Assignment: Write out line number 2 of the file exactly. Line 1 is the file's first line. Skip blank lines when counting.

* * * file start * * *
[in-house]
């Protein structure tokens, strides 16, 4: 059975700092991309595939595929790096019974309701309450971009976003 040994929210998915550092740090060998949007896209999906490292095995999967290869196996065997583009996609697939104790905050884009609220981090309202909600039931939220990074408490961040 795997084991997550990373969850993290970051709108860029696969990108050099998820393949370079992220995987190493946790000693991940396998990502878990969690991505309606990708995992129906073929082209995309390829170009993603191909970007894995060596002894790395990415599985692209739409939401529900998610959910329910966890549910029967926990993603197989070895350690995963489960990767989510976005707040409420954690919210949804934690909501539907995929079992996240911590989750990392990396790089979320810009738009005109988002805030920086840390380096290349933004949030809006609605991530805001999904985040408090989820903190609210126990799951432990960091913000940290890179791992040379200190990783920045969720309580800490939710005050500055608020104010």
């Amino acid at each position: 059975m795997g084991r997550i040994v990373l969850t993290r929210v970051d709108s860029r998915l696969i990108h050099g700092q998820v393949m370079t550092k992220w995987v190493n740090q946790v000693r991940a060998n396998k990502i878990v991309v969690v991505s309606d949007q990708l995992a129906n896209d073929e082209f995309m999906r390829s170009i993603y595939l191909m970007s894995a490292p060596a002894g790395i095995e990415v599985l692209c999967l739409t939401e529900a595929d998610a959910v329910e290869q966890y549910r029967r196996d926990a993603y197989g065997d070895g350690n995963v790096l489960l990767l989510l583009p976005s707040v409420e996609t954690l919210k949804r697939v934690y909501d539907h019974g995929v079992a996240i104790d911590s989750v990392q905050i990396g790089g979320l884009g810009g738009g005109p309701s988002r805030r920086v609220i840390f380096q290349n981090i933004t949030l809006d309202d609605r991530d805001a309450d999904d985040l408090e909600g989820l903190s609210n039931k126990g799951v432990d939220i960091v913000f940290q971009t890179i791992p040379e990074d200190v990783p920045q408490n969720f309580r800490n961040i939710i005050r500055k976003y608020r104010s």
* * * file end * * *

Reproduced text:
């Protein structure tokens, strides 16, 4: 059975700092991309595939595929790096019974309701309450971009976003 040994929210998915550092740090060998949007896209999906490292095995999967290869196996065997583009996609697939104790905050884009609220981090309202909600039931939220990074408490961040 795997084991997550990373969850993290970051709108860029696969990108050099998820393949370079992220995987190493946790000693991940396998990502878990969690991505309606990708995992129906073929082209995309390829170009993603191909970007894995060596002894790395990415599985692209739409939401529900998610959910329910966890549910029967926990993603197989070895350690995963489960990767989510976005707040409420954690919210949804934690909501539907995929079992996240911590989750990392990396790089979320810009738009005109988002805030920086840390380096290349933004949030809006609605991530805001999904985040408090989820903190609210126990799951432990960091913000940290890179791992040379200190990783920045969720309580800490939710005050500055608020104010």